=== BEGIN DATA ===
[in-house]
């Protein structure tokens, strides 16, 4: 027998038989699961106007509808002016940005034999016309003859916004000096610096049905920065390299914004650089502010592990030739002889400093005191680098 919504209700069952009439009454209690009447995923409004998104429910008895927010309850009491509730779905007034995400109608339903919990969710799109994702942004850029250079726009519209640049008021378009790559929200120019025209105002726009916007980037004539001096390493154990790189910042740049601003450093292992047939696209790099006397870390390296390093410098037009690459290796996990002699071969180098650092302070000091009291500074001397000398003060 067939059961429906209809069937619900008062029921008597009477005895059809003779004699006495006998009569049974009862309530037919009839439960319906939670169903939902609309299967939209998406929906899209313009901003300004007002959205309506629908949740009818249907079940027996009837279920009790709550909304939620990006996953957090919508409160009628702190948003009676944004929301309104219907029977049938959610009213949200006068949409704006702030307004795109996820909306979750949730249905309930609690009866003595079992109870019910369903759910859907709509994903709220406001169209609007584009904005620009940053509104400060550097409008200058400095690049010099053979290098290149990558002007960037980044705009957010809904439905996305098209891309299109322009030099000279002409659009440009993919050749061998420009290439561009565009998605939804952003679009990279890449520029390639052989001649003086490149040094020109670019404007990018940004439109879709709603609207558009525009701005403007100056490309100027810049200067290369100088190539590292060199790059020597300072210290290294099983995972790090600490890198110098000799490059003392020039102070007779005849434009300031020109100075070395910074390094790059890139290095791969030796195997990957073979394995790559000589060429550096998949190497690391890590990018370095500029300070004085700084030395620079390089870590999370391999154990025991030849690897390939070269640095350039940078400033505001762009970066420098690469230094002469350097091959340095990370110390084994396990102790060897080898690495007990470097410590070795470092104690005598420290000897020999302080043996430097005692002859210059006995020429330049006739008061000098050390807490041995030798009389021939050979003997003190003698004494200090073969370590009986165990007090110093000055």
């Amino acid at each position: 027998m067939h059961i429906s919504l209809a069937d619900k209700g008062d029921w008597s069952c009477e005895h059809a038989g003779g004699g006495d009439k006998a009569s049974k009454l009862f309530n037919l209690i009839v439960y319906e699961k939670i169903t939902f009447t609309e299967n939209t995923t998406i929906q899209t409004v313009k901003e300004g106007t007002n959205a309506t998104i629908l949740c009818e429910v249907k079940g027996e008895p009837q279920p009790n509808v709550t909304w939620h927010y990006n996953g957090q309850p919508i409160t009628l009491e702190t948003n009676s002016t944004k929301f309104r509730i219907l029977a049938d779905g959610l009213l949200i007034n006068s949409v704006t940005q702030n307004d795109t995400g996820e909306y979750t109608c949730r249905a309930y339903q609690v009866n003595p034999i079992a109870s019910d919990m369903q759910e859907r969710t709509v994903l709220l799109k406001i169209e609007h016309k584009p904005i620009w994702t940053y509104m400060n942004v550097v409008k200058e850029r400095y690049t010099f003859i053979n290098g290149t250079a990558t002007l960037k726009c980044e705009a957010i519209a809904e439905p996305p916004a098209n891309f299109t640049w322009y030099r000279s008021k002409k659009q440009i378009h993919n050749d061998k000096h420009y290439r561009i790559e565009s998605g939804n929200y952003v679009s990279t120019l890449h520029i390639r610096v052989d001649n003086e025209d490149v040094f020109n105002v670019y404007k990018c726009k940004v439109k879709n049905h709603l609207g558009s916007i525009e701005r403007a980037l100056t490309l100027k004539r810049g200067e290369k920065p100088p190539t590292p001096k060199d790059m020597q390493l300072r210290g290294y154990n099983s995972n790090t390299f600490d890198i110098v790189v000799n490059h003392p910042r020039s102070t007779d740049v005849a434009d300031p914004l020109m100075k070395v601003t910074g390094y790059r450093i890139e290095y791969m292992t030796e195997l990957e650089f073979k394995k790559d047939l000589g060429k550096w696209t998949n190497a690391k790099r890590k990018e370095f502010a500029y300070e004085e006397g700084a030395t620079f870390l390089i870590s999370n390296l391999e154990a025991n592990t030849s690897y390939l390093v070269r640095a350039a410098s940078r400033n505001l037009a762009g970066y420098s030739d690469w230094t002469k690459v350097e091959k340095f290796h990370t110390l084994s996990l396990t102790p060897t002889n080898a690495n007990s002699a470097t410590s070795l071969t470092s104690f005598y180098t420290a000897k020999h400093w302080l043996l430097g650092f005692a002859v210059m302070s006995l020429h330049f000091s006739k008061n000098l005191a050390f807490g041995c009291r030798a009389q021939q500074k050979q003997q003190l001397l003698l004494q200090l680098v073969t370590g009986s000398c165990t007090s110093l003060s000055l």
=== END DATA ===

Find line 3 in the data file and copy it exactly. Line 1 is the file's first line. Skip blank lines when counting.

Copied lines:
């Amino acid at each position: 027998m067939h059961i429906s919504l209809a069937d619900k209700g008062d029921w008597s069952c009477e005895h059809a038989g003779g004699g006495d009439k006998a009569s049974k009454l009862f309530n037919l209690i009839v439960y319906e699961k939670i169903t939902f009447t609309e299967n939209t995923t998406i929906q899209t409004v313009k901003e300004g106007t007002n959205a309506t998104i629908l949740c009818e429910v249907k079940g027996e008895p009837q279920p009790n509808v709550t909304w939620h927010y990006n996953g957090q309850p919508i409160t009628l009491e702190t948003n009676s002016t944004k929301f309104r509730i219907l029977a049938d779905g959610l009213l949200i007034n006068s949409v704006t940005q702030n307004d795109t995400g996820e909306y979750t109608c949730r249905a309930y339903q609690v009866n003595p034999i079992a109870s019910d919990m369903q759910e859907r969710t709509v994903l709220l799109k406001i169209e609007h016309k584009p904005i620009w994702t940053y509104m400060n942004v550097v409008k200058e850029r400095y690049t010099f003859i053979n290098g290149t250079a990558t002007l960037k726009c980044e705009a957010i519209a809904e439905p996305p916004a098209n891309f299109t640049w322009y030099r000279s008021k002409k659009q440009i378009h993919n050749d061998k000096h420009y290439r561009i790559e565009s998605g939804n929200y952003v679009s990279t120019l890449h520029i390639r610096v052989d001649n003086e025209d490149v040094f020109n105002v670019y404007k990018c726009k940004v439109k879709n049905h709603l609207g558009s916007i525009e701005r403007a980037l100056t490309l100027k004539r810049g200067e290369k920065p100088p190539t590292p001096k060199d790059m020597q390493l300072r210290g290294y154990n099983s995972n790090t390299f600490d890198i110098v790189v000799n490059h003392p910042r020039s102070t007779d740049v005849a434009d300031p914004l020109m100075k070395v601003t910074g390094y790059r450093i890139e290095y791969m292992t030796e195997l990957e650089f073979k394995k790559d047939l000589g060429k550096w696209t998949n190497a690391k790099r890590k990018e370095f502010a500029y300070e004085e006397g700084a030395t620079f870390l390089i870590s999370n390296l391999e154990a025991n592990t030849s690897y390939l390093v070269r640095a350039a410098s940078r400033n505001l037009a762009g970066y420098s030739d690469w230094t002469k690459v350097e091959k340095f290796h990370t110390l084994s996990l396990t102790p060897t002889n080898a690495n007990s002699a470097t410590s070795l071969t470092s104690f005598y180098t420290a000897k020999h400093w302080l043996l430097g650092f005692a002859v210059m302070s006995l020429h330049f000091s006739k008061n000098l005191a050390f807490g041995c009291r030798a009389q021939q500074k050979q003997q003190l001397l003698l004494q200090l680098v073969t370590g009986s000398c165990t007090s110093l003060s000055l």